Here, I have replaced the a for argument places with n (for 'noun'), due to the insertion of an N(oun) phrase layer between the individual one-place-predicate words and the A(argument) phrase level, which contains a two-place predicate. The representation of two-place predicates has also changed, replacing p with r (for 'role'). This now allows us to use multiple logical predicates (represented by
multiple surface nouns) to describe the same argument (i.e., to take the same implicit semantic variable as their argument). This allows us to translate English phrases which, for example, use adjectives to describe nouns, or adverbs to describe verbs, except that WSL syntax does not distinguish the adjectives from the noun or the adverbs from the verb. Each shared variable can, however, still occupy only a single role. To relax this restriction, we make the following additional modification:

S → N e A
A → N R A | 0
N → n N | 0
R → r R | 0

Now, we allow multiple two-place predicates to take the same semantic arguments (where each level of A-phrase embedding introduces a new semantic variable), thus allowing for the expression of reflexives (among other things), as well as allowing multiple one-place predicates to take the same arguments. Given an appropriate range of lexical semantics selections for the predicates, this allows for the expression of arbitrarily complex semantic graphs (within the space allowed by the restriction that all two-place predicates share one common first argument) among arbitrarily-precisely described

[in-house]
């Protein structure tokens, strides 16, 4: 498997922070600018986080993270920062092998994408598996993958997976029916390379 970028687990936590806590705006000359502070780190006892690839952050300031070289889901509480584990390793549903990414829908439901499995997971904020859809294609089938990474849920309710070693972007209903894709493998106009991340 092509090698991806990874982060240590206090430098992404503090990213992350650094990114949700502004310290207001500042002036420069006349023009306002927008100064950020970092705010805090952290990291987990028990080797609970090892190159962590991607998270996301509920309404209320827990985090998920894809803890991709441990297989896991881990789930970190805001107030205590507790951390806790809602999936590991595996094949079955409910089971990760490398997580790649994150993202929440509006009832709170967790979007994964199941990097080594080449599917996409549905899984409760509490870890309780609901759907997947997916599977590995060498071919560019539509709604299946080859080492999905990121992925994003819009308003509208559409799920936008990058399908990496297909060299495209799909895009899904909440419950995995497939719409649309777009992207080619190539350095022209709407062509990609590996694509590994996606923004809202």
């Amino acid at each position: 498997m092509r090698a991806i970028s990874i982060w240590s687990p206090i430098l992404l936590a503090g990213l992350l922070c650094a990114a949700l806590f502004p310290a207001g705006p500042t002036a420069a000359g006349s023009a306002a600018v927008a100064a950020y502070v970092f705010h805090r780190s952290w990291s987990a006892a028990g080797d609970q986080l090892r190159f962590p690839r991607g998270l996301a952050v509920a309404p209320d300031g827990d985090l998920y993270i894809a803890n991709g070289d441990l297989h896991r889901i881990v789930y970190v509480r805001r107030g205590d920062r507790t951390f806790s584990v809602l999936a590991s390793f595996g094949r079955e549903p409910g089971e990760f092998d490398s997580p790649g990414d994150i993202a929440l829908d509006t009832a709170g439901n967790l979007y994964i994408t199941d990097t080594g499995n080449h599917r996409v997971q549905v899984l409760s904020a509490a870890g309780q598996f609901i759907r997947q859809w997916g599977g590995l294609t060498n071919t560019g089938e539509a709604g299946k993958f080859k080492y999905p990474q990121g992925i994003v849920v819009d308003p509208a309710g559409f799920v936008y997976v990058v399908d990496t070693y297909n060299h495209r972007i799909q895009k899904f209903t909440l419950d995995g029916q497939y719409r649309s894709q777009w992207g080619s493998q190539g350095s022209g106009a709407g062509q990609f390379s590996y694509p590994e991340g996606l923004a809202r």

referents.

The next significant addition to the syntax is to allow the use of explicit quantifiers ("all", "most", "some", etc.). That is done as follows:

S  → QP e A
A  → QP R A | 0
QP → Q N
N  → n N | 0
R  → r R | 0

It may at first seem like we could have avoided adding an extra rule, and just modified the production rule for S to S → Q N e A, and for A to A → Q N R A | 0; it will become important later, however, that and N are bound together in a Quantifier Phrase, and that Quantifier Phrases are in fact internal to Arguments

We now have enough of WSL syntax built up to describe some basic, but interesting, declarative sentences. With that foundation laid, we will introduce the interpretation rules that give meaning to the syntax.
(In actuality, all grammatical WSL sentences require an additional part of speech known as a Projector, which distinguishes, for example, declarative sentences from question. The semantics of projectors are, however, rather complex; thus, we will ignore them for now and work strictly with declarative sentences with no explicit projector). 

In the notation for interpretation, [|x|] is used to indicate the denotation the syntax x; in cases where some particular type of syntactic node may have multiple options for the kind and arrangement of daughter nodes that it contains, [|x : y...|] is used to indicate the denotation of some syntactic node x consisting of daughters y....